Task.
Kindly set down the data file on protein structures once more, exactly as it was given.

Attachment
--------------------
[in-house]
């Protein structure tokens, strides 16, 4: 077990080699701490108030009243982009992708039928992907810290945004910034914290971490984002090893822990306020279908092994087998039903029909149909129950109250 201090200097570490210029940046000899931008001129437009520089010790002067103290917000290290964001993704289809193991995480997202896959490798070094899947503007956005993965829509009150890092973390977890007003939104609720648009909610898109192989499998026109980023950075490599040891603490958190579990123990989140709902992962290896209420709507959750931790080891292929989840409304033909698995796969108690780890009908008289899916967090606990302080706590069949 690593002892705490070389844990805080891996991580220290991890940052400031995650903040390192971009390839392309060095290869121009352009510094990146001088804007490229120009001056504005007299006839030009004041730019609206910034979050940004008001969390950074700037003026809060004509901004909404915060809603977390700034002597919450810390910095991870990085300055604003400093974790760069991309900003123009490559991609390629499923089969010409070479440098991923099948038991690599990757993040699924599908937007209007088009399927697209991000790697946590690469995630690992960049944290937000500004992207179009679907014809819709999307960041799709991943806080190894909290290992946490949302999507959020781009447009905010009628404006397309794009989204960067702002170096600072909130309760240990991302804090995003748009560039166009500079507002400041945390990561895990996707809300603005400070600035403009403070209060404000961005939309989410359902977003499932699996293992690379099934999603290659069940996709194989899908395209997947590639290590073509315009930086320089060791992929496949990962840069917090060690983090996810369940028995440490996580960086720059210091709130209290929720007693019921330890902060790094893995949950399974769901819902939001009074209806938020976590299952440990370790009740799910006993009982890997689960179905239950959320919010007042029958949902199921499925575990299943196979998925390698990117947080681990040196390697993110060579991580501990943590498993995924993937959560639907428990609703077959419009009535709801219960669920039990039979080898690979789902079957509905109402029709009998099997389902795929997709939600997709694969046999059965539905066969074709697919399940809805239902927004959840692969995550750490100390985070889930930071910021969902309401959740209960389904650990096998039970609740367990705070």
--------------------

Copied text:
[in-house]
């Protein structure tokens, strides 16, 4: 077990080699701490108030009243982009992708039928992907810290945004910034914290971490984002090893822990306020279908092994087998039903029909149909129950109250 201090200097570490210029940046000899931008001129437009520089010790002067103290917000290290964001993704289809193991995480997202896959490798070094899947503007956005993965829509009150890092973390977890007003939104609720648009909610898109192989499998026109980023950075490599040891603490958190579990123990989140709902992962290896209420709507959750931790080891292929989840409304033909698995796969108690780890009908008289899916967090606990302080706590069949 690593002892705490070389844990805080891996991580220290991890940052400031995650903040390192971009390839392309060095290869121009352009510094990146001088804007490229120009001056504005007299006839030009004041730019609206910034979050940004008001969390950074700037003026809060004509901004909404915060809603977390700034002597919450810390910095991870990085300055604003400093974790760069991309900003123009490559991609390629499923089969010409070479440098991923099948038991690599990757993040699924599908937007209007088009399927697209991000790697946590690469995630690992960049944290937000500004992207179009679907014809819709999307960041799709991943806080190894909290290992946490949302999507959020781009447009905010009628404006397309794009989204960067702002170096600072909130309760240990991302804090995003748009560039166009500079507002400041945390990561895990996707809300603005400070600035403009403070209060404000961005939309989410359902977003499932699996293992690379099934999603290659069940996709194989899908395209997947590639290590073509315009930086320089060791992929496949990962840069917090060690983090996810369940028995440490996580960086720059210091709130209290929720007693019921330890902060790094893995949950399974769901819902939001009074209806938020976590299952440990370790009740799910006993009982890997689960179905239950959320919010007042029958949902199921499925575990299943196979998925390698990117947080681990040196390697993110060579991580501990943590498993995924993937959560639907428990609703077959419009009535709801219960669920039990039979080898690979789902079957509905109402029709009998099997389902795929997709939600997709694969046999059965539905066969074709697919399940809805239902927004959840692969995550750490100390985070889930930071910021969902309401959740209960389904650990096998039970609740367990705070």